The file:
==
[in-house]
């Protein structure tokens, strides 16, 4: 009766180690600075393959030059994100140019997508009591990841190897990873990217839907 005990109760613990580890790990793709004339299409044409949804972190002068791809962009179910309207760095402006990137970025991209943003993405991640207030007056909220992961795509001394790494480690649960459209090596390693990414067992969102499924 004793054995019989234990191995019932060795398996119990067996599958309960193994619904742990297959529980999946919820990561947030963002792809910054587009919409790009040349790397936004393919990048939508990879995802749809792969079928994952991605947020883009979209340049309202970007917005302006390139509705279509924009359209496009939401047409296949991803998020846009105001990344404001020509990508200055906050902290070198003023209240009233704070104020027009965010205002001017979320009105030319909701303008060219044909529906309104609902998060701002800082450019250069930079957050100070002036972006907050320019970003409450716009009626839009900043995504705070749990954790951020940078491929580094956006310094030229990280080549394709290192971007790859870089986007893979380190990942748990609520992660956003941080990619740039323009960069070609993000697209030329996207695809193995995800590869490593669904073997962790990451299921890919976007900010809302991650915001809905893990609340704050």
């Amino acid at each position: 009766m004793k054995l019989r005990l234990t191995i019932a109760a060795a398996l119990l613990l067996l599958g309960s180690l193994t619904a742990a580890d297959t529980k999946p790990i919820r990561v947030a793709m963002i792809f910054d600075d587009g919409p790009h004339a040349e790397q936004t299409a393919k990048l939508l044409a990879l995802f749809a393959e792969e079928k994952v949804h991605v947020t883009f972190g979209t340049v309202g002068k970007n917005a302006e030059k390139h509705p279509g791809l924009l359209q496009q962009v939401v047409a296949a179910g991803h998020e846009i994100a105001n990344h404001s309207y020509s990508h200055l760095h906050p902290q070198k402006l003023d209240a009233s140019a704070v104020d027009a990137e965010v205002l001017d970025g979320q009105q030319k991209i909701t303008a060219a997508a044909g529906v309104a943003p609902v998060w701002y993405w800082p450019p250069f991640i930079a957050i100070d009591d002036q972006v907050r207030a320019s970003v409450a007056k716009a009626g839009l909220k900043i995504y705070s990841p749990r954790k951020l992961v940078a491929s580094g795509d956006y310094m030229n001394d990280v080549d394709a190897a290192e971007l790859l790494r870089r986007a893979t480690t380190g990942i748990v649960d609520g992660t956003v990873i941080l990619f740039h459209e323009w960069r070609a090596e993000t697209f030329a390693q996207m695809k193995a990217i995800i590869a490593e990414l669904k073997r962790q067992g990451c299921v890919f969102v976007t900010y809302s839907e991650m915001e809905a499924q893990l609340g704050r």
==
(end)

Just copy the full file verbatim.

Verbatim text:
[in-house]
């Protein structure tokens, strides 16, 4: 009766180690600075393959030059994100140019997508009591990841190897990873990217839907 005990109760613990580890790990793709004339299409044409949804972190002068791809962009179910309207760095402006990137970025991209943003993405991640207030007056909220992961795509001394790494480690649960459209090596390693990414067992969102499924 004793054995019989234990191995019932060795398996119990067996599958309960193994619904742990297959529980999946919820990561947030963002792809910054587009919409790009040349790397936004393919990048939508990879995802749809792969079928994952991605947020883009979209340049309202970007917005302006390139509705279509924009359209496009939401047409296949991803998020846009105001990344404001020509990508200055906050902290070198003023209240009233704070104020027009965010205002001017979320009105030319909701303008060219044909529906309104609902998060701002800082450019250069930079957050100070002036972006907050320019970003409450716009009626839009900043995504705070749990954790951020940078491929580094956006310094030229990280080549394709290192971007790859870089986007893979380190990942748990609520992660956003941080990619740039323009960069070609993000697209030329996207695809193995995800590869490593669904073997962790990451299921890919976007900010809302991650915001809905893990609340704050």
């Amino acid at each position: 009766m004793k054995l019989r005990l234990t191995i019932a109760a060795a398996l119990l613990l067996l599958g309960s180690l193994t619904a742990a580890d297959t529980k999946p790990i919820r990561v947030a793709m963002i792809f910054d600075d587009g919409p790009h004339a040349e790397q936004t299409a393919k990048l939508l044409a990879l995802f749809a393959e792969e079928k994952v949804h991605v947020t883009f972190g979209t340049v309202g002068k970007n917005a302006e030059k390139h509705p279509g791809l924009l359209q496009q962009v939401v047409a296949a179910g991803h998020e846009i994100a105001n990344h404001s309207y020509s990508h200055l760095h906050p902290q070198k402006l003023d209240a009233s140019a704070v104020d027009a990137e965010v205002l001017d970025g979320q009105q030319k991209i909701t303008a060219a997508a044909g529906v309104a943003p609902v998060w701002y993405w800082p450019p250069f991640i930079a957050i100070d009591d002036q972006v907050r207030a320019s970003v409450a007056k716009a009626g839009l909220k900043i995504y705070s990841p749990r954790k951020l992961v940078a491929s580094g795509d956006y310094m030229n001394d990280v080549d394709a190897a290192e971007l790859l790494r870089r986007a893979t480690t380190g990942i748990v649960d609520g992660t956003v990873i941080l990619f740039h459209e323009w960069r070609a090596e993000t697209f030329a390693q996207m695809k193995a990217i995800i590869a490593e990414l669904k073997r962790q067992g990451c299921v890919f969102v976007t900010y809302s839907e991650m915001e809905a499924q893990l609340g704050r």